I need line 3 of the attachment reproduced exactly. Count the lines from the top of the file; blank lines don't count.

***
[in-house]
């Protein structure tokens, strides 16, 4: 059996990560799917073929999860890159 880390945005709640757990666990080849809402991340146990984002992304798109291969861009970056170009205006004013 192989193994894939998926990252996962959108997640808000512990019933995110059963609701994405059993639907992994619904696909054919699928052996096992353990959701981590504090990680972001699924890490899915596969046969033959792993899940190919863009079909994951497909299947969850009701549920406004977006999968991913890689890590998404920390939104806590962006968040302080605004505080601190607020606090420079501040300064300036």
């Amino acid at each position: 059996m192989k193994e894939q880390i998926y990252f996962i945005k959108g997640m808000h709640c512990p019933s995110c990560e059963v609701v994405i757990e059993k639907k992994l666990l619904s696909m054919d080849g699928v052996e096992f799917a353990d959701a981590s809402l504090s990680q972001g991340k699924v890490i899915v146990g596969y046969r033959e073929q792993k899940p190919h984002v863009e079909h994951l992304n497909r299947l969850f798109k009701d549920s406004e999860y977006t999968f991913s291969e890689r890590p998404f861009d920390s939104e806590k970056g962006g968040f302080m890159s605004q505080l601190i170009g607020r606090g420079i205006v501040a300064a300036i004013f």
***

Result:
């Amino acid at each position: 059996m192989k193994e894939q880390i998926y990252f996962i945005k959108g997640m808000h709640c512990p019933s995110c990560e059963v609701v994405i757990e059993k639907k992994l666990l619904s696909m054919d080849g699928v052996e096992f799917a353990d959701a981590s809402l504090s990680q972001g991340k699924v890490i899915v146990g596969y046969r033959e073929q792993k899940p190919h984002v863009e079909h994951l992304n497909r299947l969850f798109k009701d549920s406004e999860y977006t999968f991913s291969e890689r890590p998404f861009d920390s939104e806590k970056g962006g968040f302080m890159s605004q505080l601190i170009g607020r606090g420079i205006v501040a300064a300036i004013f």